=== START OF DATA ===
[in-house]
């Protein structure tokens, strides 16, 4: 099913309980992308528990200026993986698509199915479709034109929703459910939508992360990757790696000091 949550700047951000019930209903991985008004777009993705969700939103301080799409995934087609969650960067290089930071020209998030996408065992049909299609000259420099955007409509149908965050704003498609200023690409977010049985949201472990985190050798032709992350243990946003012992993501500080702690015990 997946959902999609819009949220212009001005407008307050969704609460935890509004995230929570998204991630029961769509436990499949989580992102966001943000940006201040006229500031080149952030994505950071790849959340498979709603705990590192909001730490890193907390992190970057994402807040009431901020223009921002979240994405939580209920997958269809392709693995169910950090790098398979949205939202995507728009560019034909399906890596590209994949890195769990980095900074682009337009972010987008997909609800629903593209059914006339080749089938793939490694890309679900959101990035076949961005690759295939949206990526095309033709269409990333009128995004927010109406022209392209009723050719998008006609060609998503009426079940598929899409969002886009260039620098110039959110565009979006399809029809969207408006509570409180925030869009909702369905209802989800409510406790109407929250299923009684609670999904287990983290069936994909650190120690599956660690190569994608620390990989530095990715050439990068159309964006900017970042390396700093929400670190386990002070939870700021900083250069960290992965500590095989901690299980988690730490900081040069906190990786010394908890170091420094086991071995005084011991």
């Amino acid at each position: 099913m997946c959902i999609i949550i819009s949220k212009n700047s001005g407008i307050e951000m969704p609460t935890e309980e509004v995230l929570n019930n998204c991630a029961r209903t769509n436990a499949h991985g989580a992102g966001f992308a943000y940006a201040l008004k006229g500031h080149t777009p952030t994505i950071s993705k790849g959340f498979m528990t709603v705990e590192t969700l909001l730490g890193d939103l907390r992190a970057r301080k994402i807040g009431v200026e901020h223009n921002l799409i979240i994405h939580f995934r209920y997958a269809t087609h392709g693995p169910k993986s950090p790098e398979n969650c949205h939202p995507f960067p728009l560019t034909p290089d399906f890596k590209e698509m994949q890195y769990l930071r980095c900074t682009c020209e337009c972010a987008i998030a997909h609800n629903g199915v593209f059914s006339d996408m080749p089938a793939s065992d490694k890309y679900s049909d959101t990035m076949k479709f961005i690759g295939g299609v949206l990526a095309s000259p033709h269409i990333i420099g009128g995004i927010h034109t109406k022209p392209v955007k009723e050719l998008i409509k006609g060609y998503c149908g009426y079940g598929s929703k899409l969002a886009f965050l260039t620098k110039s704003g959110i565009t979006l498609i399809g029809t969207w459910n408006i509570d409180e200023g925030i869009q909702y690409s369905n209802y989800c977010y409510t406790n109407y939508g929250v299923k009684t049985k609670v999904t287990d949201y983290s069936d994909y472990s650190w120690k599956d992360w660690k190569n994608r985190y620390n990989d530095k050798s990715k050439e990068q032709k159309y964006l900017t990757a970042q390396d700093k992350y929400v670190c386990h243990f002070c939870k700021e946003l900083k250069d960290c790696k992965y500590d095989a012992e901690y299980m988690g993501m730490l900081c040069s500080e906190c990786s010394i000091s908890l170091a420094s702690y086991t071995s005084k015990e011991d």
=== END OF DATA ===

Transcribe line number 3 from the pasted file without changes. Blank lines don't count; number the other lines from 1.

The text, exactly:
């Amino acid at each position: 099913m997946c959902i999609i949550i819009s949220k212009n700047s001005g407008i307050e951000m969704p609460t935890e309980e509004v995230l929570n019930n998204c991630a029961r209903t769509n436990a499949h991985g989580a992102g966001f992308a943000y940006a201040l008004k006229g500031h080149t777009p952030t994505i950071s993705k790849g959340f498979m528990t709603v705990e590192t969700l909001l730490g890193d939103l907390r992190a970057r301080k994402i807040g009431v200026e901020h223009n921002l799409i979240i994405h939580f995934r209920y997958a269809t087609h392709g693995p169910k993986s950090p790098e398979n969650c949205h939202p995507f960067p728009l560019t034909p290089d399906f890596k590209e698509m994949q890195y769990l930071r980095c900074t682009c020209e337009c972010a987008i998030a997909h609800n629903g199915v593209f059914s006339d996408m080749p089938a793939s065992d490694k890309y679900s049909d959101t990035m076949k479709f961005i690759g295939g299609v949206l990526a095309s000259p033709h269409i990333i420099g009128g995004i927010h034109t109406k022209p392209v955007k009723e050719l998008i409509k006609g060609y998503c149908g009426y079940g598929s929703k899409l969002a886009f965050l260039t620098k110039s704003g959110i565009t979006l498609i399809g029809t969207w459910n408006i509570d409180e200023g925030i869009q909702y690409s369905n209802y989800c977010y409510t406790n109407y939508g929250v299923k009684t049985k609670v999904t287990d949201y983290s069936d994909y472990s650190w120690k599956d992360w660690k190569n994608r985190y620390n990989d530095k050798s990715k050439e990068q032709k159309y964006l900017t990757a970042q390396d700093k992350y929400v670190c386990h243990f002070c939870k700021e946003l900083k250069d960290c790696k992965y500590d095989a012992e901690y299980m988690g993501m730490l900081c040069s500080e906190c990786s010394i000091s908890l170091a420094s702690y086991t071995s005084k015990e011991d």